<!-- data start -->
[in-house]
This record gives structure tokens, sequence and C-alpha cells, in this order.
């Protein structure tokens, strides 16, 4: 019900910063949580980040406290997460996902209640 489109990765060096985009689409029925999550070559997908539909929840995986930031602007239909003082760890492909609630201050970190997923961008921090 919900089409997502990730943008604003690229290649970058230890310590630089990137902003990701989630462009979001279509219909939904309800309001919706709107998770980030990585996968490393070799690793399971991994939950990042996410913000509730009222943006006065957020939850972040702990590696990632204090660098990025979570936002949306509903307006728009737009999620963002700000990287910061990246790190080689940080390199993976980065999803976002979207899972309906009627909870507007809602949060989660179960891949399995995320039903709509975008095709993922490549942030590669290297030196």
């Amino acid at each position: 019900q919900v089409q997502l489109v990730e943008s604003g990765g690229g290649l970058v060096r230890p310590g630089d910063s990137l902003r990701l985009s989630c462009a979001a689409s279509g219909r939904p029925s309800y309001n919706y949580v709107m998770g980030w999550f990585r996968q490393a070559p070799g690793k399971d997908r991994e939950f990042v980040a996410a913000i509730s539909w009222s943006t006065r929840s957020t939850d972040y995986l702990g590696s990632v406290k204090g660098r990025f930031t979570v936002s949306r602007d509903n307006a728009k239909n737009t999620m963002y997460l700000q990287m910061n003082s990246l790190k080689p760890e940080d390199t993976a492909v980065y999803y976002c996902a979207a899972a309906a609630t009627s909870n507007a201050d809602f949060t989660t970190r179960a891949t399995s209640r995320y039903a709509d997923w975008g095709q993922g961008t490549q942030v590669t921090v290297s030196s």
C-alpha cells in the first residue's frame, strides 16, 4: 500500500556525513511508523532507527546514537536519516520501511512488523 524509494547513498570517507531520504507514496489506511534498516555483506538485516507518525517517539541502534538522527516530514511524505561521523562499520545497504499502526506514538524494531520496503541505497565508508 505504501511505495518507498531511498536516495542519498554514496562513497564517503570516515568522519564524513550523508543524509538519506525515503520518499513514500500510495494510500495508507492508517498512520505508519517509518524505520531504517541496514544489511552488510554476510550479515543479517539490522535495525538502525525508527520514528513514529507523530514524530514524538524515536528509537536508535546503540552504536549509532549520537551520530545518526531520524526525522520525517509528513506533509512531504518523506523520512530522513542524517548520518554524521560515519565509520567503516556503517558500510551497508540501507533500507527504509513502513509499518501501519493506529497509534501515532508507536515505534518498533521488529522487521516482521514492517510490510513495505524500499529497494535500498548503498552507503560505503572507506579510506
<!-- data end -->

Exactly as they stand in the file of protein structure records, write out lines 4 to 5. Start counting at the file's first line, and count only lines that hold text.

């Amino acid at each position: 019900q919900v089409q997502l489109v990730e943008s604003g990765g690229g290649l970058v060096r230890p310590g630089d910063s990137l902003r990701l985009s989630c462009a979001a689409s279509g219909r939904p029925s309800y309001n919706y949580v709107m998770g980030w999550f990585r996968q490393a070559p070799g690793k399971d997908r991994e939950f990042v980040a996410a913000i509730s539909w009222s943006t006065r929840s957020t939850d972040y995986l702990g590696s990632v406290k204090g660098r990025f930031t979570v936002s949306r602007d509903n307006a728009k239909n737009t999620m963002y997460l700000q990287m910061n003082s990246l790190k080689p760890e940080d390199t993976a492909v980065y999803y976002c996902a979207a899972a309906a609630t009627s909870n507007a201050d809602f949060t989660t970190r179960a891949t399995s209640r995320y039903a709509d997923w975008g095709q993922g961008t490549q942030v590669t921090v290297s030196s």
C-alpha cells in the first residue's frame, strides 16, 4: 500500500556525513511508523532507527546514537536519516520501511512488523 524509494547513498570517507531520504507514496489506511534498516555483506538485516507518525517517539541502534538522527516530514511524505561521523562499520545497504499502526506514538524494531520496503541505497565508508 505504501511505495518507498531511498536516495542519498554514496562513497564517503570516515568522519564524513550523508543524509538519506525515503520518499513514500500510495494510500495508507492508517498512520505508519517509518524505520531504517541496514544489511552488510554476510550479515543479517539490522535495525538502525525508527520514528513514529507523530514524530514524538524515536528509537536508535546503540552504536549509532549520537551520530545518526531520524526525522520525517509528513506533509512531504518523506523520512530522513542524517548520518554524521560515519565509520567503516556503517558500510551497508540501507533500507527504509513502513509499518501501519493506529497509534501515532508507536515505534518498533521488529522487521516482521514492517510490510513495505524500499529497494535500498548503498552507503560505503572507506579510506